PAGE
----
I think I must have got the wrong sort of enamel after all; or possibly the water next morning was unusually hot. Anyhow, I got into my beautiful white bath and proceeded to make a noise like a lark in its watery nest. Later I tried to get out. But unfortunately that beastly enamel had softened somewhat, presumably with the extra hot water, and now that it was cooler it had set again and fixed me firmly to the bottom end of the I bath.

How I eventually got free I don't know. Suffice it to say that most of the enamel I had so painstakingly painted on to the bath had transferred itself to me; and though I live in hopes that it will wear off in time, my one consolation for the time being is that if there be any truth in the claims made by the manufacturers for the wretched stuff, my back, shoulders, and nether limbs will never rust.


[NOTE: "Hoofed out" was British slang for being walked out or evicted.  "Pelmanism" was a popular early 20th-century mental training system to "remove those tendencies to indolence and inefficiency."  "Bimble" means to amble or wander.]

Should Husbands Be Hoofed?

By Ashley Sterne

In order that the gentle (and I trust constant) reader may labor under no misapprehension as to the meaning of the title I have selected for the few well-chosen words which I have very kindly arranged to address to him (or, if a lady, her; or, if a baby; it), I must at once explain that it has nothing whatever to do with any proposed reform in the nature of husbands' pedal extremities.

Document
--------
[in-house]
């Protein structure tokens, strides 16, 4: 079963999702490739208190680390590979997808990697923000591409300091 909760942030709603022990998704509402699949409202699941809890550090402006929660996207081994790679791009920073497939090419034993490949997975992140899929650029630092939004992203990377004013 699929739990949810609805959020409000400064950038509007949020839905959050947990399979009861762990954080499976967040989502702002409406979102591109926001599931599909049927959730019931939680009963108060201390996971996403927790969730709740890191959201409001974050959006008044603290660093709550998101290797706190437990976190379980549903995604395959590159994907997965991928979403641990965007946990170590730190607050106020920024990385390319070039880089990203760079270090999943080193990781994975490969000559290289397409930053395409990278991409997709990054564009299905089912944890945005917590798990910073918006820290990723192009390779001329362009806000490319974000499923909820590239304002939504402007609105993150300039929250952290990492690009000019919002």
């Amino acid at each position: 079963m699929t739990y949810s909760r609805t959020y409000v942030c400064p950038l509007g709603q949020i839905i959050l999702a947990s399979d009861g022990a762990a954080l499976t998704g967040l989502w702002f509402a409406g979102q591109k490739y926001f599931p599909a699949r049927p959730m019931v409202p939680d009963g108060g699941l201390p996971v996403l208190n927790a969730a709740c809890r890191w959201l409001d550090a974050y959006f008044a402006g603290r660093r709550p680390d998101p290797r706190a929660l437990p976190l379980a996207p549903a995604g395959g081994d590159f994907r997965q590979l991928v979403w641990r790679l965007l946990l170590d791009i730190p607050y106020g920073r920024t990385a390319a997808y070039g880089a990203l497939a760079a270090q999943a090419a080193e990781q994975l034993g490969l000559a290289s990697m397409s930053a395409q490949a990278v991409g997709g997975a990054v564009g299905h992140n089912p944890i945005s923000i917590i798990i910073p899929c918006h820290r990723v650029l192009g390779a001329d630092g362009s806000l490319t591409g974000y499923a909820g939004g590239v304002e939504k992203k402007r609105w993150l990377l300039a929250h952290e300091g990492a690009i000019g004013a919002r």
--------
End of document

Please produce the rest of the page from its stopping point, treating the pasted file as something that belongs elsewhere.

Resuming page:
They may or may not share with the chamois, the pig, the great elk, his Satanic Majesty, and other domestic animals the distinction of having a cloven hoof beneath their spats. That is not the point.

The question at issue is: Should husbands be hoofed out of their homes? I gather from a lecture recently delivered at the offices of the Women's Freedom League that many people are apparently of the opinion that the father of a family should, after the first five years of married life, automatically get the push out of the home altogether, "thereafter supporting it, but not interfering in it." Their contention is that he is "bad for the children"—just as if he were a lobster salad, or a slab of cold Christmas pudding, or an epidemic of rickets.